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Home > News > PTI

Manipur, another Nandigram in making?

August 06, 2007 14:54 IST

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Manipur government's decision to set up the National Institute of Technology at Lamphelpat near Imphal has run into rough weather with local residents opposing the site.

Lamphelpat is the second choice of the NIT after Kiyamgei Loukol, near Manipur University, where thousands of local residents strongly resisted the proposed acquisition of the land there in Imphal west district.

"We will oppose the construction of the NIT at Lamphelpat area for preservation of the arable fertile land for agriculture,' said the memorandum submitted to Chief Minister O Ibobi Singh by Joint Action Committee for Preservation of Lamphelpat. Kim Gangte, chairperson of JACFPL and a former member of parliament, said JACFPL would launch a series of agitation till the shifting of the NIT site from Lamphelpat and nearby Langol area.

When contacted, some members of the JACFPL said the government should not invite Nandigram-type stir in Manipur over the proposed acquisition of land at Lamphelpat. Ibobi Singh at a public function recently appealed to the people not to oppose the government's decision to establish the NIT at Lamphelpat area and sought co-operation of the people in government's effort to develop the state.

"If there is peace, we can get huge amount of funds from the centre for bringing all round development of the state,' said the chief minister asserting that officials hampering the development work would be punished.

Official sources said Manipur cabinet in July had decided to acquire 620 acres of lands at Lamphelpat and nearby Langol area for various purposes including construction of the NIT. Of the 620 acres of land, 95 acres belongs to private land owners and the rest was government land, sources said.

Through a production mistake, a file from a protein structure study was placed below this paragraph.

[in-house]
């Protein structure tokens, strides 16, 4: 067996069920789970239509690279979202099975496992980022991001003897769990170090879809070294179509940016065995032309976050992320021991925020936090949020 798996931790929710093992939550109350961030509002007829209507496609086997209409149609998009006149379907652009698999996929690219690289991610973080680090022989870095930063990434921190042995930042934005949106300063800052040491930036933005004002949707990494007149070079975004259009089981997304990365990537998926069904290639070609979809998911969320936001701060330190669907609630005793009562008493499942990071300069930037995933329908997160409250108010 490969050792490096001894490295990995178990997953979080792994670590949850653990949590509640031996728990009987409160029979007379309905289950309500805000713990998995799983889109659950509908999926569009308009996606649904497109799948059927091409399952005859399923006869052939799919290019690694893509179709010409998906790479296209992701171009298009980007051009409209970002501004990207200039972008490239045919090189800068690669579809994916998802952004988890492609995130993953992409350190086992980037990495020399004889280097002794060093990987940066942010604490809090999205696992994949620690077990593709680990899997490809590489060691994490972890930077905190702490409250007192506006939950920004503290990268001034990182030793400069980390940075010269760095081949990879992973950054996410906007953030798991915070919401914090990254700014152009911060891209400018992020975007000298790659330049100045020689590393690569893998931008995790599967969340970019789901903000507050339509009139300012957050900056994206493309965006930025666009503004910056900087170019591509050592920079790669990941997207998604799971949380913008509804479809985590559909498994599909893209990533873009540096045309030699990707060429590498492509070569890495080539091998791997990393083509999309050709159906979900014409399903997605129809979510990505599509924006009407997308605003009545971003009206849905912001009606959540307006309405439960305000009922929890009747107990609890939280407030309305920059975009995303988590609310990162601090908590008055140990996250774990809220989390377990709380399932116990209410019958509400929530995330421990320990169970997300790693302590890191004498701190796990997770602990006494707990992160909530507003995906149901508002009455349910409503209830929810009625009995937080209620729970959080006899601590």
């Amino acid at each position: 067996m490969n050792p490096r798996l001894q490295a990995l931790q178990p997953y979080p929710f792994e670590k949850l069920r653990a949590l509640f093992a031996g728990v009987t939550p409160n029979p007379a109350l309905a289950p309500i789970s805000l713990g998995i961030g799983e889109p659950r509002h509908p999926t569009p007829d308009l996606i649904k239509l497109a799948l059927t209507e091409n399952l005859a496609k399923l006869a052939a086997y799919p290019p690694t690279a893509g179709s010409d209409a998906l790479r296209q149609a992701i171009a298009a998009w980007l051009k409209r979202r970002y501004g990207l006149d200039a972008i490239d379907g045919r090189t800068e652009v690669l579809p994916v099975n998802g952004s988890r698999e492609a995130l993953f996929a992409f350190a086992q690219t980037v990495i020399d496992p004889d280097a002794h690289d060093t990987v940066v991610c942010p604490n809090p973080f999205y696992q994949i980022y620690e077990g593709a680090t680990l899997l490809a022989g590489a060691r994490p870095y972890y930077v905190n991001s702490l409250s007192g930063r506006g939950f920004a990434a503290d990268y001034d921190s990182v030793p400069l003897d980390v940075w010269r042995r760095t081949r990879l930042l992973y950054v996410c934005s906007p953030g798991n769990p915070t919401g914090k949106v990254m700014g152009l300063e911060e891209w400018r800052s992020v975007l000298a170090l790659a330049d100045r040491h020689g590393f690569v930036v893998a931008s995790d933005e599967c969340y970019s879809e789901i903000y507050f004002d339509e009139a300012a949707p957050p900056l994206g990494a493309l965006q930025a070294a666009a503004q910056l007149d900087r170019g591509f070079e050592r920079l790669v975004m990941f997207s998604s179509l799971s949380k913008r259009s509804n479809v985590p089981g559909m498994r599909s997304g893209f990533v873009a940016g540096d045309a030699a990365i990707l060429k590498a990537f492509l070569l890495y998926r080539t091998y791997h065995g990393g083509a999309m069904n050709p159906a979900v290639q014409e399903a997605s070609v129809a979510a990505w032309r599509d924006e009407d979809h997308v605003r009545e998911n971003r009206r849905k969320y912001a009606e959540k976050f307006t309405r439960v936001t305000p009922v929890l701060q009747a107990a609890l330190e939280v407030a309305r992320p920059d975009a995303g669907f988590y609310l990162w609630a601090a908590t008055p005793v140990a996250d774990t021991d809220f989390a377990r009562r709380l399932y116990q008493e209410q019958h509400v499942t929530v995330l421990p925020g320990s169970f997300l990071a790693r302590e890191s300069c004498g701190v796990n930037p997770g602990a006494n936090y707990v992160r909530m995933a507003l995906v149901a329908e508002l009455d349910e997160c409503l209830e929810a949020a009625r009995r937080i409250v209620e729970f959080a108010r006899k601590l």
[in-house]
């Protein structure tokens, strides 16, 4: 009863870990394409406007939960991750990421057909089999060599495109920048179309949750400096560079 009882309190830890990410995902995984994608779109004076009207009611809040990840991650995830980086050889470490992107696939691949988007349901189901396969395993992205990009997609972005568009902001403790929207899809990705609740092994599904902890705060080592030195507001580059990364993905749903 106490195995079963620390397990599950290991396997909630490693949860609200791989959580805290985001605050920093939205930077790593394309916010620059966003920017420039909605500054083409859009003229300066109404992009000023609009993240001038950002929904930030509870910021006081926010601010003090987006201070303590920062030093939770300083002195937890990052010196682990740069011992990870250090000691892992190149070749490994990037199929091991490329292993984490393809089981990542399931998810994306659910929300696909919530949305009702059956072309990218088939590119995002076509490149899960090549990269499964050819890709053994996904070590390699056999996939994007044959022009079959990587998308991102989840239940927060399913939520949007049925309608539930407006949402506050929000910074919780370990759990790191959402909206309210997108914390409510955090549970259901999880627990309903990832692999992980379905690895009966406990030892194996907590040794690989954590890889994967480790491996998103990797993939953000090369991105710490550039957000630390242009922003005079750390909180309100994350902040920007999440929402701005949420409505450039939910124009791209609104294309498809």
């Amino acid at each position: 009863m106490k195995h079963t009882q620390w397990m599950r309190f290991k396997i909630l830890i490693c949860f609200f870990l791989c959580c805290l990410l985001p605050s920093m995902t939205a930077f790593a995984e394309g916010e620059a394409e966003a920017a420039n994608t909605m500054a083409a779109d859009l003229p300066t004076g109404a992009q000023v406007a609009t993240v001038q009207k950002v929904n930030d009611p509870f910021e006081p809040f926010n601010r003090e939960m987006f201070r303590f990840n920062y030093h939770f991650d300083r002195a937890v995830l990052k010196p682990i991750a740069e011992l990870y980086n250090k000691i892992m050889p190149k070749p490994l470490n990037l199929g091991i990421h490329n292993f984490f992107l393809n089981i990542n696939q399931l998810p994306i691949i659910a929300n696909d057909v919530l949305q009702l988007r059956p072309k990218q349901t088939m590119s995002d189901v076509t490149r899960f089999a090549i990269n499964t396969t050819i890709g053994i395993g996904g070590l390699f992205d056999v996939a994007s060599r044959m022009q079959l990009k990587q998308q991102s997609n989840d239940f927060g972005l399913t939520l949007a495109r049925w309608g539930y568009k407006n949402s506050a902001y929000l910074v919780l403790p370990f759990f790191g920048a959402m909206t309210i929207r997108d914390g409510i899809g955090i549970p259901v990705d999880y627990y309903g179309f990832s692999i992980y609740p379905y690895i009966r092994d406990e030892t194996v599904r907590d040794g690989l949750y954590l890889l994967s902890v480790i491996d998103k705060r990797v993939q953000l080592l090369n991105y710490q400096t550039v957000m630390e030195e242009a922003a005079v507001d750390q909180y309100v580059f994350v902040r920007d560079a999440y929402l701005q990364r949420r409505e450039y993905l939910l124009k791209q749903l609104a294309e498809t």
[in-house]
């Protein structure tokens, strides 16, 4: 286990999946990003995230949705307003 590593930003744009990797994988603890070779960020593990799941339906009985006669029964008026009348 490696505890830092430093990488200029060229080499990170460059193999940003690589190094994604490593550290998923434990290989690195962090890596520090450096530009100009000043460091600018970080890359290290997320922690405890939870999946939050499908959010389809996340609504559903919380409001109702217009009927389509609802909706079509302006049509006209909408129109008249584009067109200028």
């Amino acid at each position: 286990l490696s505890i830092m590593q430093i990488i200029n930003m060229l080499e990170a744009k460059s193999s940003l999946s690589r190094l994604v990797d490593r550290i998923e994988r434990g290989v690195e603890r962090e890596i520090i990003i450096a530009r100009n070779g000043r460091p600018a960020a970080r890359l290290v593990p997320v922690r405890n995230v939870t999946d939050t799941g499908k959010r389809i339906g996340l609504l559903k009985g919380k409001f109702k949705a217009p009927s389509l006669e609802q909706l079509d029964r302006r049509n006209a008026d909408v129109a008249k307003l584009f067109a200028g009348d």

Sources admitted that the part of the land was 'cultivable' but the government viewed it 'necessary' the construction of the NIT and other offices at the place, which was not far from state capital complex.

They said Manipur government had first decided to set the NIT complex by acquiring private cultivable land at Kiyamgei Loukol area on the ground that the place was at a stone's throw from Manipur University.

Sources said authorities surveyed the land at Kiyamgei Loukol area amid protests by hundreds of farmers and local residents in April 2006.

Several persons who resisted the survey were injured when police made a lathi charge during the protests. A Joint Action Committee was formed by local residents and farmers of the area to launch a agitation against the proposal to construct the NIT.

The JAC had urged the government to shift the NIT on the ground that 'cultivable lands in the state have been sinking at a fast rate and taking over of land at Kiyamgei area is similar to cutting the livelihood of the people settled in the surrounding areas.' why can't the government build the NIT at nearby hill areas, the JAC asked.



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